The introduction of HAART has reduced the incidence of CMV retinitis.12 In some patients with CMV retinitis, HAART restores sufficient immunity to suppress retinitis without specific anti-CMV therapy. After confirmation that an immunologic response to HAART has occurred, these patients may safely discontinue specific anti-CMV therapy.1316

In this study, we evaluated the effects of ganciclovir implant therapy and of HAART on the incidence of retinal detachment in a large, prospectively followed cohort of patients with AIDS and CMV retinitis. Although initially we were interested in the effect of ganciclovir implant therapy, the near simultaneous introduction of HAART seemed likely to confound the analysis, leading us to evaluate the effects of both on retinal detachment risk.

PATIENTS AND METHODS
POPULATION

All patients with CMV retinitis and AIDS seen by the Division of Ocular Immunology at the Wilmer Ophthalmological Institute, Baltimore, Md, were studied, from the first case on August 8, 1983, through September 1, 1998. Diagnoses of CMV retinitis were based on the characteristic clinical picture of necrotizing retinitis seen by indirect ophthalmoscopy through a dilated pupil.5 Diagnoses of AIDS were made according to standard Centers for Disease Control and Prevention criteria in effect at the time of each diagnosis.1721

Each patient's CMV retinitis management strategy was determined by the best medical judgment of the treating physicians from among the therapeutic options available at the time of illness. Ganciclovir implants became available to our population in November 1995. Prior to that date, only systemic therapies(intravenous ganciclovir sodium,22,23 foscarnet sodium,23,24 and/or cidofovir25,26) were used for primary management, except for 3 eyes (of 3 patients), which received implants under study protocols in 1993.

When available at the time of the patient's illness, antiretroviral therapy and prophylaxis against specific opportunistic infections were used according to the best medical judgment of treating physicians. HAART, defined as combination antiretroviral therapy including a protease inhibitor and/or nonnucleoside reverse transcriptase inhibitor, has been widely used in our population since early 1996. Prophylaxis for Pneumocystis carinii became widely used in our population in 1990, whereas prophylaxis for Mycobacterium avium complex infections became widely used in 1996.

DATA COLLECTION

A computerized database was kept prospectively for all patients with CMV retinitis seen at our center. Demographic data collected included age at the time of CMV retinitis diagnosis, race, gender, and risk factor(s) for human immunodeficiency virus infection. Data regarding clinical status at the time of CMV retinitis diagnosis included the date of diagnosis (for each affected eye), current absolute CD4+ T-lymphocyte count (when available), location of the CMV lesion(s), and lesion size. Location was characterized according to whether each of the following zones was involved: zone 1, which includes the area within 3000 µm of the foveal center plus the area within 1500 µm of the optic disc; zone 2, which extends from zone 1 to the equator; and zone 3, anterior to the equator.5,27 Lesion size was classified as involving "24% or less" or "25% or more" of the retina.5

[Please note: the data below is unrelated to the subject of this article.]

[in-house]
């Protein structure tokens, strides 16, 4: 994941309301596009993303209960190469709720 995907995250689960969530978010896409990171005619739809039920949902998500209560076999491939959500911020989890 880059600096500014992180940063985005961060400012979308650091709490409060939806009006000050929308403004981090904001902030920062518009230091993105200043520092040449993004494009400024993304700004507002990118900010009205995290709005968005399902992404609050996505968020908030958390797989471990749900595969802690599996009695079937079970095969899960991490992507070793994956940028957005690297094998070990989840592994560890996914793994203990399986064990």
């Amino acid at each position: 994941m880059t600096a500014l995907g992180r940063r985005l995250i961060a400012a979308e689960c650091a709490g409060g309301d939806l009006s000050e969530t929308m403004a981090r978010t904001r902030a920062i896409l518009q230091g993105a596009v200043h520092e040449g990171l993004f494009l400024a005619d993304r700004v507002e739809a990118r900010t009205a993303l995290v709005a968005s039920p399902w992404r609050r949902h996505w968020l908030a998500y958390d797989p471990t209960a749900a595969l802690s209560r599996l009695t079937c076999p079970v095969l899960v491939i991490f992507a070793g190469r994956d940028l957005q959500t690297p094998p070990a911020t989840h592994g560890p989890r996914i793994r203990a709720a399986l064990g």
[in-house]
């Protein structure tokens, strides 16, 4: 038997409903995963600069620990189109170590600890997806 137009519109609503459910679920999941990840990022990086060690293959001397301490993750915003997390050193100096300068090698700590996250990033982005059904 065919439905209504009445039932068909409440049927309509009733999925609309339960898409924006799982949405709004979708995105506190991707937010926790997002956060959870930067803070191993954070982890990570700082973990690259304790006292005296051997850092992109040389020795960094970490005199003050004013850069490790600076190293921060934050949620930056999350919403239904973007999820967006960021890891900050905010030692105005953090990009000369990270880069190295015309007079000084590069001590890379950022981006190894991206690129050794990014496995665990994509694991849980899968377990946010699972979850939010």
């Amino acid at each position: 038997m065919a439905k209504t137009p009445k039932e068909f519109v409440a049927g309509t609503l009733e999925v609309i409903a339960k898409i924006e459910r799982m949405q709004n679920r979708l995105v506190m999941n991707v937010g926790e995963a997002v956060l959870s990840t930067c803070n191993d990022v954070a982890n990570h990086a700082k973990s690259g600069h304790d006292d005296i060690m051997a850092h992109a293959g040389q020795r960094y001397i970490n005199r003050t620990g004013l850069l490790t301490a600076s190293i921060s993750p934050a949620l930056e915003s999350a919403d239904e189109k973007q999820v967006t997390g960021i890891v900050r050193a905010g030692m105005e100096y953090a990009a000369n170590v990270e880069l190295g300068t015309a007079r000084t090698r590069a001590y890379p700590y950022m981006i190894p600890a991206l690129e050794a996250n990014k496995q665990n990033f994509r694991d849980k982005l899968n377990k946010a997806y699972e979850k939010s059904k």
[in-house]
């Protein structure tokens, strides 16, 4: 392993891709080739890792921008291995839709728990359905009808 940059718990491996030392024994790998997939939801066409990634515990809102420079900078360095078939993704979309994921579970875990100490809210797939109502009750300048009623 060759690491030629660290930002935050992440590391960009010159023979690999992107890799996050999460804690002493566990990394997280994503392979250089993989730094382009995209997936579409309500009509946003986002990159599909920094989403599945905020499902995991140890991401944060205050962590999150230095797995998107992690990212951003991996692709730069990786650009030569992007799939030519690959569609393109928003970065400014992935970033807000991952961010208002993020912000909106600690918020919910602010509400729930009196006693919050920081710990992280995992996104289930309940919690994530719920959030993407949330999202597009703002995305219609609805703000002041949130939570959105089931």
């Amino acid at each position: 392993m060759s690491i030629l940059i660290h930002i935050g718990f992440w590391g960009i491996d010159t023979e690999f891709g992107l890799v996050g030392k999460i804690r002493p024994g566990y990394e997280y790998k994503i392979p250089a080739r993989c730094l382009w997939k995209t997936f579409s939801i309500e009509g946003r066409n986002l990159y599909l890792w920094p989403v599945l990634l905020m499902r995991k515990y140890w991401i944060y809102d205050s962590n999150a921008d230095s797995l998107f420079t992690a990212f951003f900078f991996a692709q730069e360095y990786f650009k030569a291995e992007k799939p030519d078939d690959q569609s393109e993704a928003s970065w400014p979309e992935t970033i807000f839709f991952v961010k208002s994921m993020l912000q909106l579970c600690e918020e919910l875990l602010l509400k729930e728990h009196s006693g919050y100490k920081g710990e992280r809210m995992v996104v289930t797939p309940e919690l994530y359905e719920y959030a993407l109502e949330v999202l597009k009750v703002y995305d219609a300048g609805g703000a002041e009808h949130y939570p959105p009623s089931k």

Follow-up data regarding treatment and outcomes were collected over time, including the date at which each specific anti-CMV therapy was initiated, dates of all surgerical procedures, and date of most recent visit. Date(s) of retinal detachment diagnosis by ophthalmoscopy or ultrasonography was also recorded.

Ganciclovir implant placement was performed using standard surgical techniques.9 The anti-CMV treatment status of each eye was classified into 1 of 3 categories: (1) systemic anti-CMV therapy only, with no ganciclovir implant surgery ever performed; (2) primary implant, placed within 30 days after diagnosis of CMV retinitis in the ipsilateral eye; or (3) secondary implant, placed more than 30 days after diagnosis of CMV retinitis in the ipsilateral eye. In the primary implant group, none received treatment with intravenous therapy prior to implantation. In the secondary implant group, all but 2 eyes of 2 patients received systemic treatment prior to ganciclovir implant therapy. Two other eyes developed retinal detachment during treatment with systemic therapy and subsequently received a ganciclovir implant more than 30 days after CMV retinitis diagnosis. Because these eyes developed retinal detachment prior to ganciclovir implant exposure, they were included with the systemic therapy group, censoring follow-up at the time of retinal detachment occurrence.

Patients were considered as treated with HAART if at any visit they were taking combination antiretroviral therapy including a protease inhibitor and/or a nonnucleoside reverse transcriptase inhibitor. Those receiving HAART were further classified as "HAART responders" if an immunologic response was observed during follow-up; otherwise, they were classified as "HAART nonresponders." For the purposes of this analysis, a HAART response was defined as an increase in CD4+ T-lymphocyte count by 50 or more cells/µL above the level at the time of CMV retinitis diagnosis to an absolute level of at least 100 cells/µL.

The data set was closed September 1, 1998. Logical inconsistencies and outliers were investigated and adjudicated based on chart review. Missing data were investigated by chart review and entered into the data set unless unavailable.

STATISTICAL ANALYSIS

Demographic and clinical characteristics at the time of CMV retinitis diagnosis were compared among subgroups by calculating odds ratios (ORs) and applying the χ2 test or Fisher exact test when expected counts in a category were less than 5. Direct comparisons of time to retinal detachment by demographic and clinical characteristics were performed by constructing Kaplan-Meier curves and applying the log-rank test.28 For each characteristic, risk ratios with 95% confidence intervals were generated using the Cox proportional hazards model,28 using indicator variables when necessary to make pairwise comparisons. Cox models were also used for multiple regression analyses of time to retinal detachment. Final multiple regression models were generated by sequentially removing demographic and clinical characteristic variables found not to be significantly associated with retinal detachment by likelihood ratio testing. Robust variance estimation and methods to adjust for correlation between eyes of the same patient were used for all Cox models.29 STATA 5.0 software30 was used to perform statistical analyses.